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A Soviet T-34/76 tank crosses a snow-covered wasteland near the corpse of a German soldier in 1942, portending an end to the German way of war. [Photo by Slava Katamidze Collection/Getty Images]

That 1942 was the turning point of World War II is one of those “facts” that everyone knows. Like much of the received wisdom on the war, however, the concept of its “turning point” requires a certain amount of nuance. This conflict, more than any other before it, was a vast and sprawling set of interlocking campaigns on land, sea, and air. It involved hundreds of millions of human beings, from the freezing cold of the Arctic to the sweltering heat of the Burmese jungle, and the notion that there was a single discrete moment that “turned” it is problematic, to say the least.

Still, it is clear that something important happened in 1942. It was, after all, the year of El Alamein in the African theater, and of Midway and Guadalcanal in the Pacific. To paraphrase Winston Churchill, before 1942 the Allies never won a victory, and after 1942 they never suffered a defeat. But for that year to live up to its billing as the “hinge of fate,” in Churchill’s memorable phrase, a fatal blow had to be dealt to the German armed forces, the Wehrmacht. Could the Allies, even with their sheer superiority in materiel and men, pull it off?

In 1942, the German Army, turning one last time to its traditional Prussian tactics of maneuver, met its end.

The Reich had been locked in a conflict with Great Britain since September 1939, one that it tried half-heartedly to end in the summer and fall of 1940. Since mid-1941, it had done nothing but add enemies. On June 22, with Britain still unconquered, the German führer, Adolf Hitler, had launched an invasion of the Soviet Union, Operation Barbarossa. In its early weeks, the Wehrmacht had smashed one Soviet army after another: at Bialystok, at Minsk, at Smolensk, and especially at Kiev. As summer turned to fall, Barbarossa evolved into Operation Typhoon, a drive on Moscow. The Germans were within sight of the Soviet capital by December 6, when the Red Army launched a great counteroffensive that drove them back in confusion, inflicting punishing losses on an army that had been largely untouched by the first two years of the war. The very next day, the Japanese bombed Pearl Harbor, and five days later Hitler declared war on the United States.

Earlier in the year, Germany had been at war with Britain alone. Six short months later, it was at war with an immense and wealthy enemy coalition, which Churchill, with a nod to his great ancestor the Duke of Marlborough, dubbed the “Grand Alliance.” The alliance controlled the vast majority of the world’s resources. It included the preeminent naval and colonial power (Britain), the largest land power (the Soviet Union), and the globe’s financial and industrial giant (the United States): more than enough potential power to smash Germany. But Germany’s situation, being ringed and vastly outnumbered by an alliance of powerful enemies, was nothing particularly new in Prusso-German military history.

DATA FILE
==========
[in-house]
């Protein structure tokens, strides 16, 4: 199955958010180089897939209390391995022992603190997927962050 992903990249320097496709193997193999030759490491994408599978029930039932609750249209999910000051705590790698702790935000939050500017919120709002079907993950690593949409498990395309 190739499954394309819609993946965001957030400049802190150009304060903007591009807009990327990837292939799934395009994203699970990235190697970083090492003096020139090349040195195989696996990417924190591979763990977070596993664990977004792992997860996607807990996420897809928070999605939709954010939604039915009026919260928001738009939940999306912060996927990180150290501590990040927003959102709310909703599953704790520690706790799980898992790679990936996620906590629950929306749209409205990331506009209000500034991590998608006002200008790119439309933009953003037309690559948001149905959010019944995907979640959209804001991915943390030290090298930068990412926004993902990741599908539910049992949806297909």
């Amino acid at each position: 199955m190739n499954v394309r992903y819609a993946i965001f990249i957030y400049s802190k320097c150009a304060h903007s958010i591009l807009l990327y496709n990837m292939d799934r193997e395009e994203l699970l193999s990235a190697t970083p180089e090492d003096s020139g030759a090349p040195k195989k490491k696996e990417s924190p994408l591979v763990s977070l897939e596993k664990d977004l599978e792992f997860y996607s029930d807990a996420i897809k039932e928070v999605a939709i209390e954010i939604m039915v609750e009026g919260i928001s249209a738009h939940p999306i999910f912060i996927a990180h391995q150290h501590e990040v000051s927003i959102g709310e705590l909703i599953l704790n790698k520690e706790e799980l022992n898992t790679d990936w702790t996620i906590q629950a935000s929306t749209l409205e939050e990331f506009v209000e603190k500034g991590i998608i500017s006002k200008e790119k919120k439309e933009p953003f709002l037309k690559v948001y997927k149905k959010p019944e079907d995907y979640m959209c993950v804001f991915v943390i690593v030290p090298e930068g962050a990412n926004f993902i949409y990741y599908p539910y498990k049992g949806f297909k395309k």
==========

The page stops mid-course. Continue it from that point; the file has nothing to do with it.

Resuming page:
In fact, the Reich’s next, and what was to be its last, major campaign—drives to capture Stalingrad and the oil fields of the Caucasus—seemed to offer another textbook opportunity for the Germans to demonstrate that sound maneuver tactics and strategy grounded in more than a century of experience—and including the modern mechanized variant, blitzkrieg—could best even the massive forces arrayed against them.

Until the war’s end, on the eastern front and elsewhere, Germany sought to land a resounding blow against one of its enemies, one hard enough to shatter the enemy coalition, or at least to demonstrate the high price that the Allies would have to pay for victory. The strategy certainly did its share of damage in those last four years, and the Allies and most historians play down how frighteningly close it came to succeeding.

While the German strategy for winning the war failed—and did so spectacularly in 1942—no one at the time or since has been able to come up with a better solution to Germany’s strategic conundrum. Was it a war-winning gambit? Not in this case, obviously. Was it the best strategy under the circumstances? Perhaps, perhaps not. Was it an operational posture in complete continuity with German military history and tradition as it had unfolded over the centuries? Absolutely.

In 1942 the Wehrmacht provided a characteristic answer to the question, “What do you do when the Blitzkrieg fails?” It launched another—indeed, a whole series of them. The centerpiece of 1942 would be another grand offensive in the east. Operation Blue (Unternehmen Blau) objectives would include a lunge over the mighty Don River to the Volga, the seizure of the great industrial city of Stalingrad, and, finally, a wheel south into the Soviet Caucasus, home to some of the world’s richest oil fields. With the final Operation Blue objectives more than a thousand miles from the start line, no one can accuse Hitler and the high command of thinking small.

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